Starbucks Workers Victorious in Their Fight for a Union
The iconic American coffee chain Starbucks employs hundreds of thousands of people in nearly 9,000 cafés across the US. And yet, the news that a handful of Starbucks employees at one café in Buffalo, New York, recently voted to join Workers United – an affiliate of SEIU – made headlines nationally. The New York Times called it a “big symbolic win for labor,” while the Washington Post hailed it as a “watershed union vote.” Social media feeds were replete with joyous posts celebrating the vote. The café, located on Elmwood Avenue, was the only one out of three union-voting Starbucks locations in Buffalo that successfully chose to unionize.
“It is significant,” says Cedric de Leon of the Starbucks union vote. De Leon is the director of the Labor Center at the University of Massachusetts Amherst, where he is an associate professor of sociology and the author of several books about labor organizing in the US. “The employer knows it, and the workers know that establishing a beachhead in one of the largest corporations, and really an iconic brand in the US hospitality market, is a major accomplishment.”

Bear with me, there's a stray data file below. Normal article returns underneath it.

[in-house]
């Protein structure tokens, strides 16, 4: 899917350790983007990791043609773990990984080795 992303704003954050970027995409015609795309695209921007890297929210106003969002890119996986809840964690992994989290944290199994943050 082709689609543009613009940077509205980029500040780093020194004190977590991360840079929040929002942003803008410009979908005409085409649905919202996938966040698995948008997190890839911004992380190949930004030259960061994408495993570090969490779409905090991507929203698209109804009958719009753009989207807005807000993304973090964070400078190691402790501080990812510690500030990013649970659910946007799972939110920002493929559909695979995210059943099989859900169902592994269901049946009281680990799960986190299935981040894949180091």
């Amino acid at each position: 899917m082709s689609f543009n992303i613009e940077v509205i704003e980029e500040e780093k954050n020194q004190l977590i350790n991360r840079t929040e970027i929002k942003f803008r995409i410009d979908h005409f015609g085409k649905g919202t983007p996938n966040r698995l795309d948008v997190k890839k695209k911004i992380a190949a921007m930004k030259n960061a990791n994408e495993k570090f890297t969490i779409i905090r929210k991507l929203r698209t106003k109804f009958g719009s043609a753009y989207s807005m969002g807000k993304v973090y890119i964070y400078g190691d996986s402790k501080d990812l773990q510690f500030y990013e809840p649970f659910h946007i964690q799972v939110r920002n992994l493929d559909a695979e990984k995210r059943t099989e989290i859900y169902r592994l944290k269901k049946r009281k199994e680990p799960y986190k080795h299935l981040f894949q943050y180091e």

Ahead of ballots being cast, Starbucks tried to delay the vote and even stacked the Buffalo cafés with new staff to try to dilute “yes” votes. It flew in external managers to closely watch workers in what was seen as brazen intimidation. The company, which has long resisted union activity, brought its former Chief Executive Howard Schultz to Buffalo to discourage workers from unionizing, even shutting down its cafés during his Saturday visit so they could attend what was essentially a captive-audience address.
Given that Starbucks would go to such lengths to stop just a handful of stores from joining a union, it’s no surprise that it took 50 years after its founding for a single café to unionize. And it’s no wonder that commentators are shocked by what is a potentially groundbreaking event.